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Anti-Violence Group: Assault Weapons Ban Won't Be Overturned

Gun rights supporters will get another chance to argue about overturning Maryland's assault weapons ban. (iStockphoto/Ultra1s)
Gun rights supporters will get another chance to argue about overturning Maryland's assault weapons ban. (iStockphoto/Ultra1s)
February 8, 2016

ANNAPOLIS, Md. – Maryland lawmakers passed the sweeping Firearms Safety Act after the 2012 Sandy Hook Elementary School massacre in Newtown, Conn.

But the 4th U.S. Circuit Court of Appeals has now decided a lower court was wrong when it upheld the state’s ban on assault rifles and it has sent the case back to the lower court for further review.

Vincent DeMarco, president of Marylanders to Prevent Gun Violence, says it was the wrong decision, but doesn't think it will be upheld. He is pushing for a universal background check across the country.

"That is something which will prevent gun violence,” he states. “We definitely need national laws, but states that have these kinds of measures have lower gun deaths."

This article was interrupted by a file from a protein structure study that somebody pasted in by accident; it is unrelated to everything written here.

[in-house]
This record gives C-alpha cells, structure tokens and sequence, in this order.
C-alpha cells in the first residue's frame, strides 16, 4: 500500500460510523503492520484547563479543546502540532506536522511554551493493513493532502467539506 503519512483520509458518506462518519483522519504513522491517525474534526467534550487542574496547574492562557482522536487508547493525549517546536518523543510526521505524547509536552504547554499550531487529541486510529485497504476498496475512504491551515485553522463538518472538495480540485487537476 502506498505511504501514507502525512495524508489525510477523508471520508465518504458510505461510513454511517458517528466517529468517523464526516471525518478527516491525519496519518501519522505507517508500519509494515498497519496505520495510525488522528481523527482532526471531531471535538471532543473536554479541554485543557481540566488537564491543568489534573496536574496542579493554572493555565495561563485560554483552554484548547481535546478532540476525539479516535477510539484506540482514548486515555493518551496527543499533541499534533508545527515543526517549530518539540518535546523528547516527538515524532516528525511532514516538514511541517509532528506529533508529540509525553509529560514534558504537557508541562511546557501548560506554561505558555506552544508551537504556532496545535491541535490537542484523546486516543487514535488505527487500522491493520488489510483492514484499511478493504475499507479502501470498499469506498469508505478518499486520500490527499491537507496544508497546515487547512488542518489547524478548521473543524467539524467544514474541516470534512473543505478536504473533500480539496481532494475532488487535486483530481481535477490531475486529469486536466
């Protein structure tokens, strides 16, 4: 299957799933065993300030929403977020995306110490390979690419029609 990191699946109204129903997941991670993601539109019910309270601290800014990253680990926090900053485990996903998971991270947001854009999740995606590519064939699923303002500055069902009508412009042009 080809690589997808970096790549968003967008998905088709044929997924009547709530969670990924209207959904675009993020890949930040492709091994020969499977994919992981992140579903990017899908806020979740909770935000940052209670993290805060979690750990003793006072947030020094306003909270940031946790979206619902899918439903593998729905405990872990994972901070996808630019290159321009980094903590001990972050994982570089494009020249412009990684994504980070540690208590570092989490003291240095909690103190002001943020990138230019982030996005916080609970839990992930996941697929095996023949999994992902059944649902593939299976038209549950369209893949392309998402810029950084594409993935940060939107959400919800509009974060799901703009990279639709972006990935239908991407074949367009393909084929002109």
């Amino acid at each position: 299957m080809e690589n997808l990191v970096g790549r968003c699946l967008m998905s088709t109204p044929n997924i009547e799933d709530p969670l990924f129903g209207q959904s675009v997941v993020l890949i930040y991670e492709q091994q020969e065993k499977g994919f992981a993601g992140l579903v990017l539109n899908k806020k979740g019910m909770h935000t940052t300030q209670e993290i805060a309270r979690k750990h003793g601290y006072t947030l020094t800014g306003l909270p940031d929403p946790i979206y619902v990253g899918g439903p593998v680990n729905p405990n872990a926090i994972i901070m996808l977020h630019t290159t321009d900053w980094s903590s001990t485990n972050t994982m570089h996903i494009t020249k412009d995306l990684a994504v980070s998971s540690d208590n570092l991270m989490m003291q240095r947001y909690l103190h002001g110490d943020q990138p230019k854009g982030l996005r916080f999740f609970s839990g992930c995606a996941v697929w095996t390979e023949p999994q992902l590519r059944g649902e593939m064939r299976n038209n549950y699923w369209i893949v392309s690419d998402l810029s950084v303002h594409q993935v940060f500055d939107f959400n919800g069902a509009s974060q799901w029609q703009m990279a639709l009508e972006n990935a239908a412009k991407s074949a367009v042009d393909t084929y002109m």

Gun rights advocates applauded the decision, calling it an important victory for the Second Amendment.

The National Rifle Association released a statement saying Maryland's law affects the constitutional right to possess firearms for self-defense and home protection.

DeMarco says the most important thing is that the gun lobby didn't challenge Maryland's fingerprinting rule, which applies to all gun buyers.

"Evidence shows that when a state does this, when it requires people to go through these steps, it dramatically reduces guns getting into the wrong hands," he points out.

Maryland Attorney General Brian Frosh says the assault weapons ban is a common sense law designed to keep communities safe and reduce gun violence, and says he will appeal the court's decision.


Veronica Carter, Public News Service - MD